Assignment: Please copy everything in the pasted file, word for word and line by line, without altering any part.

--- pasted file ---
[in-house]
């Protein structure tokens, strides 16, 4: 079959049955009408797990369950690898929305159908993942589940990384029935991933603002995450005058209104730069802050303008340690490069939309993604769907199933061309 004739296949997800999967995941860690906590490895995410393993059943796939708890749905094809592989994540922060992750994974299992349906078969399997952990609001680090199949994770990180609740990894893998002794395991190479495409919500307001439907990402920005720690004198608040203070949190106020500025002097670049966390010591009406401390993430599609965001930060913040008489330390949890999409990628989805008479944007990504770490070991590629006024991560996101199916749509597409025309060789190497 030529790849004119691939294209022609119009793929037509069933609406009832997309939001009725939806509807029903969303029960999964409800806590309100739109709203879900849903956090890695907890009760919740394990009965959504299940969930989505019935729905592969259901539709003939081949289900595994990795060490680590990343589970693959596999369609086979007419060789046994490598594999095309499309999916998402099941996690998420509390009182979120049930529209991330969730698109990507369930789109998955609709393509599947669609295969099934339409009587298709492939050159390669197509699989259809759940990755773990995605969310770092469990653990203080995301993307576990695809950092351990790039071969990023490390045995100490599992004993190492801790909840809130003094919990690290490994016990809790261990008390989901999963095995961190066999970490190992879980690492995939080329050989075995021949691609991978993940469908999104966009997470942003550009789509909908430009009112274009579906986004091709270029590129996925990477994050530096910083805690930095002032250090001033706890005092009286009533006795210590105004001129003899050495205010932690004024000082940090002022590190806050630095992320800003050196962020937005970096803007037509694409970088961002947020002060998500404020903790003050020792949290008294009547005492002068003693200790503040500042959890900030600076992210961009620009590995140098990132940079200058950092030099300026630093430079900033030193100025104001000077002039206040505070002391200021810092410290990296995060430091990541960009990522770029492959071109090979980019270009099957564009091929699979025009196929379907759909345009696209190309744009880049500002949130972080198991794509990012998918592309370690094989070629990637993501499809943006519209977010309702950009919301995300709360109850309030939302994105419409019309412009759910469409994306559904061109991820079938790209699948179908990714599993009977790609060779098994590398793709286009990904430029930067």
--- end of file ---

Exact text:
[in-house]
């Protein structure tokens, strides 16, 4: 079959049955009408797990369950690898929305159908993942589940990384029935991933603002995450005058209104730069802050303008340690490069939309993604769907199933061309 004739296949997800999967995941860690906590490895995410393993059943796939708890749905094809592989994540922060992750994974299992349906078969399997952990609001680090199949994770990180609740990894893998002794395991190479495409919500307001439907990402920005720690004198608040203070949190106020500025002097670049966390010591009406401390993430599609965001930060913040008489330390949890999409990628989805008479944007990504770490070991590629006024991560996101199916749509597409025309060789190497 030529790849004119691939294209022609119009793929037509069933609406009832997309939001009725939806509807029903969303029960999964409800806590309100739109709203879900849903956090890695907890009760919740394990009965959504299940969930989505019935729905592969259901539709003939081949289900595994990795060490680590990343589970693959596999369609086979007419060789046994490598594999095309499309999916998402099941996690998420509390009182979120049930529209991330969730698109990507369930789109998955609709393509599947669609295969099934339409009587298709492939050159390669197509699989259809759940990755773990995605969310770092469990653990203080995301993307576990695809950092351990790039071969990023490390045995100490599992004993190492801790909840809130003094919990690290490994016990809790261990008390989901999963095995961190066999970490190992879980690492995939080329050989075995021949691609991978993940469908999104966009997470942003550009789509909908430009009112274009579906986004091709270029590129996925990477994050530096910083805690930095002032250090001033706890005092009286009533006795210590105004001129003899050495205010932690004024000082940090002022590190806050630095992320800003050196962020937005970096803007037509694409970088961002947020002060998500404020903790003050020792949290008294009547005492002068003693200790503040500042959890900030600076992210961009620009590995140098990132940079200058950092030099300026630093430079900033030193100025104001000077002039206040505070002391200021810092410290990296995060430091990541960009990522770029492959071109090979980019270009099957564009091929699979025009196929379907759909345009696209190309744009880049500002949130972080198991794509990012998918592309370690094989070629990637993501499809943006519209977010309702950009919301995300709360109850309030939302994105419409019309412009759910469409994306559904061109991820079938790209699948179908990714599993009977790609060779098994590398793709286009990904430029930067």